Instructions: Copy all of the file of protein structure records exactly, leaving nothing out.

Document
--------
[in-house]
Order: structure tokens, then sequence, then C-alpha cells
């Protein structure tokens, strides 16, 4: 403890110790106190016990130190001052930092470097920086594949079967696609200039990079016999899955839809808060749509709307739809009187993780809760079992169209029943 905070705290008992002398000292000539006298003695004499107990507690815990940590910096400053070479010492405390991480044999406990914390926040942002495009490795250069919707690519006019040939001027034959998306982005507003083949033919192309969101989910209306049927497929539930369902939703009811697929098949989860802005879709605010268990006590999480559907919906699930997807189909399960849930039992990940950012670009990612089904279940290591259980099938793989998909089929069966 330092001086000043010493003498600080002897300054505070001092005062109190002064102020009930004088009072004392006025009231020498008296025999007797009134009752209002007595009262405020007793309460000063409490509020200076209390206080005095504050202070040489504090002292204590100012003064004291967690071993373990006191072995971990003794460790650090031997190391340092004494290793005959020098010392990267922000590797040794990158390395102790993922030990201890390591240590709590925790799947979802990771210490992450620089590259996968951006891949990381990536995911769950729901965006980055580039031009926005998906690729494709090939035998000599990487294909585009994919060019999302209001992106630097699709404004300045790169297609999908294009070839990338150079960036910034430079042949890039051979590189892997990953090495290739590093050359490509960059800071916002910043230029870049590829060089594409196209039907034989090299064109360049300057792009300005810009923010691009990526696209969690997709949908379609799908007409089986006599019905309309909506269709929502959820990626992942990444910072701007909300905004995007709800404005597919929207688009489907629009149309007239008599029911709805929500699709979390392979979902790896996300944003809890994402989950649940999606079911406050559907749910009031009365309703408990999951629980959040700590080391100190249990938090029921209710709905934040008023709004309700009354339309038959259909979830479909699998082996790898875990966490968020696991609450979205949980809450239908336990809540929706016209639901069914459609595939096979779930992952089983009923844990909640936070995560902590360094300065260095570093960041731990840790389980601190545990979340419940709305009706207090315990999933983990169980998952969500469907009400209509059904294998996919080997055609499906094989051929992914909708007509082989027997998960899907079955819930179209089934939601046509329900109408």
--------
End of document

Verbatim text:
[in-house]
Order: structure tokens, then sequence, then C-alpha cells
């Protein structure tokens, strides 16, 4: 403890110790106190016990130190001052930092470097920086594949079967696609200039990079016999899955839809808060749509709307739809009187993780809760079992169209029943 905070705290008992002398000292000539006298003695004499107990507690815990940590910096400053070479010492405390991480044999406990914390926040942002495009490795250069919707690519006019040939001027034959998306982005507003083949033919192309969101989910209306049927497929539930369902939703009811697929098949989860802005879709605010268990006590999480559907919906699930997807189909399960849930039992990940950012670009990612089904279940290591259980099938793989998909089929069966 330092001086000043010493003498600080002897300054505070001092005062109190002064102020009930004088009072004392006025009231020498008296025999007797009134009752209002007595009262405020007793309460000063409490509020200076209390206080005095504050202070040489504090002292204590100012003064004291967690071993373990006191072995971990003794460790650090031997190391340092004494290793005959020098010392990267922000590797040794990158390395102790993922030990201890390591240590709590925790799947979802990771210490992450620089590259996968951006891949990381990536995911769950729901965006980055580039031009926005998906690729494709090939035998000599990487294909585009994919060019999302209001992106630097699709404004300045790169297609999908294009070839990338150079960036910034430079042949890039051979590189892997990953090495290739590093050359490509960059800071916002910043230029870049590829060089594409196209039907034989090299064109360049300057792009300005810009923010691009990526696209969690997709949908379609799908007409089986006599019905309309909506269709929502959820990626992942990444910072701007909300905004995007709800404005597919929207688009489907629009149309007239008599029911709805929500699709979390392979979902790896996300944003809890994402989950649940999606079911406050559907749910009031009365309703408990999951629980959040700590080391100190249990938090029921209710709905934040008023709004309700009354339309038959259909979830479909699998082996790898875990966490968020696991609450979205949980809450239908336990809540929706016209639901069914459609595939096979779930992952089983009923844990909640936070995560902590360094300065260095570093960041731990840790389980601190545990979340419940709305009706207090315990999933983990169980998952969500469907009400209509059904294998996919080997055609499906094989051929992914909708007509082989027997998960899907079955819930179209089934939601046509329900109408």